Madam Samurai
by Gary Young & David Hitchcock
Scar Comics

The publisher says:
The latest graphic novel release from Scar Comics, Madam Samurai by the award winning creative team of Gary Young (Harry Brown) and David Hitchcock (Springheeled Jack), is now available. A mute Japanese girl is compelled to travel across the world to the crime ridden street of Victorian London to find answers to her past and to find vengence for the death of her loved ones in this hard hitting and action packed adventure. See some preview pages here.

Paul Gravett says:
Frankly, British artist-writer David Hitchcock should have hit the big time ages ago. I’ve been an admirer since his Spirit of the Highwayman self-published graphic novel (whose first printing was marred only by too coarse a screen to capture his halftones). His Springheeled Jack and other publications are also top class period pieces and this new title should help lots more people discover his rich illustrative bravura. 

Marvelman Classic Primer #1
by Mick Anglo & Various

The publisher says:
Marvelman comes to Marvel! Who is the mysterious Marvelman? The answer to that question is one of the most mysterious in comics lore. Created in 1954 by writer/artist Mick Anglo, the character enjoyed a long run in the British comics market as one of its most powerful heroes. A few decades later, the character was revived with a dark, moody, deconstructionist bent, and produced one of the most important works of comic art in the medium’s history. But now, miracle of miracles, Marvel has stepped up to the plate to deliver on the promise of Anglo’s incredible characters. The Marvelman Primer will help readers unfamiliar with that character get up to speed on the past, present and future of Marvelman stories. We’ll check in with Mick Anglo, Neil Gaiman and others who contributed to this character’s history over the years. It was the news that swept the 2009 San Diego Comic-Con and the Marvelman Primer explains why! Featuring six all-new pinups of key Marvelman characters by superstar artists Mike Perkins, Doug Braithwaite, Miguel Angel Sepulveda, Jae Lee, Khoi Pham and Ben Oliver!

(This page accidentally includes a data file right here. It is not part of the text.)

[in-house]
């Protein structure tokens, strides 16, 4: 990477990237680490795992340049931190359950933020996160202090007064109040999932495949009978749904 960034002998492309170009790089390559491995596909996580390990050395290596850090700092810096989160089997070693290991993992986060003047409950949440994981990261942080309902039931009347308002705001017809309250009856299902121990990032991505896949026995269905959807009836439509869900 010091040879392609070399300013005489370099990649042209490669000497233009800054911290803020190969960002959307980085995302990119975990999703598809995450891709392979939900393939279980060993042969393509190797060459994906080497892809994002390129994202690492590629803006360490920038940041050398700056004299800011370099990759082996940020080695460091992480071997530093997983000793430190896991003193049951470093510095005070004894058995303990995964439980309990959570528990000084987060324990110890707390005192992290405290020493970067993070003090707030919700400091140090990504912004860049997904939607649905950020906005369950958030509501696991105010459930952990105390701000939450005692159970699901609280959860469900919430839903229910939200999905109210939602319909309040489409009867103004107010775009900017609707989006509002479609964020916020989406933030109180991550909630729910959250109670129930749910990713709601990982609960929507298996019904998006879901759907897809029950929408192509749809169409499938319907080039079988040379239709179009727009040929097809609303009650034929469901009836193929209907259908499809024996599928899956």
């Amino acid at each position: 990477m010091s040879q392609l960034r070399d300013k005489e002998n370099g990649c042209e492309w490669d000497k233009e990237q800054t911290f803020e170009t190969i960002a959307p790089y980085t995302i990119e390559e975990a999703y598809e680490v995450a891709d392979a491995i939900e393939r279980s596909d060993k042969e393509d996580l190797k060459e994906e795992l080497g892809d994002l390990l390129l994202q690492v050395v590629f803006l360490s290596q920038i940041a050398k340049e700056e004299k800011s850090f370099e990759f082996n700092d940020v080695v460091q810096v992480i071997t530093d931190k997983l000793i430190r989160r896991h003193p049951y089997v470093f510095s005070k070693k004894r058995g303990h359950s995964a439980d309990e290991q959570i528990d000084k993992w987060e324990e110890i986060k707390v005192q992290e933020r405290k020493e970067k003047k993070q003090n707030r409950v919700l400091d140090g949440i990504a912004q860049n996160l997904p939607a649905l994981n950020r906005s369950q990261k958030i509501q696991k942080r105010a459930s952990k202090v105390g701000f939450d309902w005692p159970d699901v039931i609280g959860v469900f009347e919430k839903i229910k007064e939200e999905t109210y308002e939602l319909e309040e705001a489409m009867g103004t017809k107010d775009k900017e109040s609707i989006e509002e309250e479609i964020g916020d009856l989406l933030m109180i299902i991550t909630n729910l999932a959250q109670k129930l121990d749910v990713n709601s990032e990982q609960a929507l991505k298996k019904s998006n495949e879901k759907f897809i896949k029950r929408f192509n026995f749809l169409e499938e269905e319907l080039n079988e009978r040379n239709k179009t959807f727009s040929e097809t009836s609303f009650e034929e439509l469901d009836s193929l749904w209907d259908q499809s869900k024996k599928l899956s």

Paul Gravett says: